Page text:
In Clark County, the disparity between the number of teachers and students of color is steep. But in recent years, Washington state has expanded nontraditional training programs — and three of them are in Southwest Washington.

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Monica Stonier will never forget the day she learned why diversity among teachers matters.

About 20 years ago, as a new teacher at Evergreen Public Schools, a kindergartner approached her and looked her over.

“You’re brown, just like me,” Stonier recalled the little girl saying. Stonier is Latina and also has Japanese heritage.

Stonier was stunned. She spent the whole day looking around at her fellow teachers — and noticing how few of them are people of color.

“This cute little babe just stated this thing that was so different for her in such plain terms,” she said. “It wasn’t front-of-mind for me until I recognized how important it was to that little girl.”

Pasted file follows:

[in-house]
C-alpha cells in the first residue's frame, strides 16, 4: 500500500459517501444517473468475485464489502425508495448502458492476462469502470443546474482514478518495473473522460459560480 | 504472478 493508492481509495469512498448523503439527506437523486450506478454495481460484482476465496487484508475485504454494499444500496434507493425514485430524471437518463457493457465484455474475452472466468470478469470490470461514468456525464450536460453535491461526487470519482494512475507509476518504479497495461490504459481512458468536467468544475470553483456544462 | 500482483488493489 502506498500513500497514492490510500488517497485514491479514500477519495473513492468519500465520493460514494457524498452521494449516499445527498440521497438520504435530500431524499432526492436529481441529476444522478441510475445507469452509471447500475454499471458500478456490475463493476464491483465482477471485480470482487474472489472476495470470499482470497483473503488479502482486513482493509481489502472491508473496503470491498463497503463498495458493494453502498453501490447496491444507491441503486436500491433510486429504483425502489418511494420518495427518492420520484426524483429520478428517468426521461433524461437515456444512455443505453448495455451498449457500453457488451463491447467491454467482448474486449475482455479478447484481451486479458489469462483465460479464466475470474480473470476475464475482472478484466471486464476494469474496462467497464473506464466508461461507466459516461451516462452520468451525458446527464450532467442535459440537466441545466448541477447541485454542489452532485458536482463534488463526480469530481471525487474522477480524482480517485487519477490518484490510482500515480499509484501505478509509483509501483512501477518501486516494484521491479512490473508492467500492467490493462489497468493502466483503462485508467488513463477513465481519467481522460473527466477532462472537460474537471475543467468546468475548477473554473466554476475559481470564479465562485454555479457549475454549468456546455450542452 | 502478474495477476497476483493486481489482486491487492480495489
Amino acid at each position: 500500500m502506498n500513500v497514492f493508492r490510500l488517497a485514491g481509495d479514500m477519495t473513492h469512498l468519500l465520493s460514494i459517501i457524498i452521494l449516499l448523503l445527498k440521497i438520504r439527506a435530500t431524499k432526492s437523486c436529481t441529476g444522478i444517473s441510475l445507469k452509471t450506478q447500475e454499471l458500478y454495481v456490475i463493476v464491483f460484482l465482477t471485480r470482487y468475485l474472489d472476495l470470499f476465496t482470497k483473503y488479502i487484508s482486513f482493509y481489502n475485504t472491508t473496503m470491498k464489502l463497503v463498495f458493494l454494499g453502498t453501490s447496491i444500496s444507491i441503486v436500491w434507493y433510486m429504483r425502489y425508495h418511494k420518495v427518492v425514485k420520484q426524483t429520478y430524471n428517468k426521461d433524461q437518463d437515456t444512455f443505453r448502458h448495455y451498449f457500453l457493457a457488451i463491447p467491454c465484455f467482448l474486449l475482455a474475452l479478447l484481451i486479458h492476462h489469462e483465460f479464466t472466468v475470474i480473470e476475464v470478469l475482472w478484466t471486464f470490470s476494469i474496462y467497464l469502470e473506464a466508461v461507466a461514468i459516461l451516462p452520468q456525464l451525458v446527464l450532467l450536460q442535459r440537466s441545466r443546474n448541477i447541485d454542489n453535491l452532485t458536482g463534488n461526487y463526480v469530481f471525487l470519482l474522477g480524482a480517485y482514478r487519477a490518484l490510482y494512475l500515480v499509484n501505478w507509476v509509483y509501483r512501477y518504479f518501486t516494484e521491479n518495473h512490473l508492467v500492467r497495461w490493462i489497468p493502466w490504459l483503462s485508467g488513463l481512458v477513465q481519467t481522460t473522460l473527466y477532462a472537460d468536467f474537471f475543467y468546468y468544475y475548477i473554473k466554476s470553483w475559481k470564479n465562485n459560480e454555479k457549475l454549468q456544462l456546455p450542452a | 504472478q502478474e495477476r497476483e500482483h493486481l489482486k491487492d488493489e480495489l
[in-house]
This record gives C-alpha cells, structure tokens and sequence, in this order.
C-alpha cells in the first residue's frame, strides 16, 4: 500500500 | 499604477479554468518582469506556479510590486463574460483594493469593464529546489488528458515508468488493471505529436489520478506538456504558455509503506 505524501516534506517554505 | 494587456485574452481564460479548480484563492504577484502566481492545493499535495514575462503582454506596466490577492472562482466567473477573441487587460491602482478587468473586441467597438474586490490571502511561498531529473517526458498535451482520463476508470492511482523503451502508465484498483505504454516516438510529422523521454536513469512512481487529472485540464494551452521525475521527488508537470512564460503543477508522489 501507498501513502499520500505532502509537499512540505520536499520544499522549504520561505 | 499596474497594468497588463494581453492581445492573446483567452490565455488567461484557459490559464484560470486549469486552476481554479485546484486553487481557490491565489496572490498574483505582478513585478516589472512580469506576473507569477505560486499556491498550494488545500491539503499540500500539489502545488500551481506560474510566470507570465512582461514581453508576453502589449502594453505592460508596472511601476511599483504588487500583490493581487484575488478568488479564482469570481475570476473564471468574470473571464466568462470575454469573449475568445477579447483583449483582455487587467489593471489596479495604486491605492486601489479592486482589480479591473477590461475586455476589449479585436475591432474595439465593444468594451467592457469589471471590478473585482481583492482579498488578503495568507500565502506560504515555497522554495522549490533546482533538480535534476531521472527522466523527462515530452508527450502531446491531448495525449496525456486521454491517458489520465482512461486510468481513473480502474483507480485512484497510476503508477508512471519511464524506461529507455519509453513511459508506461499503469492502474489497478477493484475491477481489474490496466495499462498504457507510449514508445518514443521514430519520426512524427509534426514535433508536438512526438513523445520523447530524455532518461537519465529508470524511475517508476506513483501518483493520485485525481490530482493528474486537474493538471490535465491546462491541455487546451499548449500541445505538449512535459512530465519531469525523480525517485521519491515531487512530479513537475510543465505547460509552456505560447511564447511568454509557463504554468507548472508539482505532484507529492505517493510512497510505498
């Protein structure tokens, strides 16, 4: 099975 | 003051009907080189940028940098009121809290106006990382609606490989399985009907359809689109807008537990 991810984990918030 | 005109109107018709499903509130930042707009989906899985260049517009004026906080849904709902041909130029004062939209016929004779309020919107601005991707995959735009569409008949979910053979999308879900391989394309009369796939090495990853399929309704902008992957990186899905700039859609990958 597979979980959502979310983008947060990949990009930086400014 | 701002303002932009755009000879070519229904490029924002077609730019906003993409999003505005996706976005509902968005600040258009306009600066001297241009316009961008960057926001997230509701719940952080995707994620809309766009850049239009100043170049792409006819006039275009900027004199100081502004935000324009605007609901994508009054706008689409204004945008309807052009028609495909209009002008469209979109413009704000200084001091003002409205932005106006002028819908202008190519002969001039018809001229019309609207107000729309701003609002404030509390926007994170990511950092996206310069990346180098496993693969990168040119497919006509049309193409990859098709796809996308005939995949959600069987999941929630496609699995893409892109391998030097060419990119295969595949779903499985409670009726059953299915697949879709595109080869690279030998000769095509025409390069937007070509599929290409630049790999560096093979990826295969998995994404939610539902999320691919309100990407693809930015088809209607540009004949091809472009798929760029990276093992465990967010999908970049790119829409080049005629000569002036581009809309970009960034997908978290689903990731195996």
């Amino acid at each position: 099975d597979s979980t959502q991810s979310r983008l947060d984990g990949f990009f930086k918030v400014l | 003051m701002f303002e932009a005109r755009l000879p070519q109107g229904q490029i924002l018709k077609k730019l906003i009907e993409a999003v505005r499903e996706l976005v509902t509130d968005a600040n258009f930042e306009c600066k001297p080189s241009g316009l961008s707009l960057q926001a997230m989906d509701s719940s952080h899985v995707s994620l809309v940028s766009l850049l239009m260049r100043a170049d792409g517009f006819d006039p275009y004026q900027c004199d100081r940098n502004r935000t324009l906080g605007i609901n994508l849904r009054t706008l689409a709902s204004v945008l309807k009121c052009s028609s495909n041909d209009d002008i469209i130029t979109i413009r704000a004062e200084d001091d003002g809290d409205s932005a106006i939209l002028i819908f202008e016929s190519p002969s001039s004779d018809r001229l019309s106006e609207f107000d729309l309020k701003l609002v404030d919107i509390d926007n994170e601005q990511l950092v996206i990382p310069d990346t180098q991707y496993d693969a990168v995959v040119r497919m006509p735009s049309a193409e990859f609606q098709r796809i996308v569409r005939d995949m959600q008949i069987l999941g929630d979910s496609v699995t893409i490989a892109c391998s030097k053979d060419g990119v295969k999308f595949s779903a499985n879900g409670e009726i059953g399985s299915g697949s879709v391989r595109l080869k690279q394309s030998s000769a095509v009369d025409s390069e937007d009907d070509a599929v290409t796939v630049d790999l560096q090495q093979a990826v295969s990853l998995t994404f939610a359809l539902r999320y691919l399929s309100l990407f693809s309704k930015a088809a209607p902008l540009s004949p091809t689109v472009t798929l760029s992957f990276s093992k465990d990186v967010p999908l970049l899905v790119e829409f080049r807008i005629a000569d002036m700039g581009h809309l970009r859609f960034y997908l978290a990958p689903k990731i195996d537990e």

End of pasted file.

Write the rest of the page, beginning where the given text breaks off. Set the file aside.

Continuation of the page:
Editor’s note: This is the final article in a three-part series on student-teacher representation done in collaboration with The (Vancouver) Columbian.

In Clark County, the disparities between the number of teachers of color and students of color are steep. Only 7.9 percent of the county’s 4,750 teachers identified as people of color, up from 7.2 percent in the 2012-2013 school year. Of about 550 teachers added locally in the past six years, about 70 identify as people of color.

By contrast, 33.7 percent of Clark County’s 80,323 students identified as a race other than white in the 2017-2018 school year.

But Washington could be poised to increase teacher diversity. In recent years, the state has expanded its Alternative Routes to Teacher Certification, nontraditional training programs targeted at para-educators or career changers who have bachelor’s degrees. Three of them are based in Southwest Washington.

Organizers say, however, that they remain underfunded.

Stonier — now a Democratic state legislator representing Vancouver — worries her peers in Olympia may not see diversity as a priority.

Still, because these programs tend to diverge from the more traditional pathways, Clark County districts hope the population of teachers of color will grow.

“If (teachers of color) aren’t available and they aren’t out there looking, that’s a barrier,” said Gail Spolar, spokeswoman for Evergreen Public Schools. “That’s why we have to get creative.”

Chipping away at the issue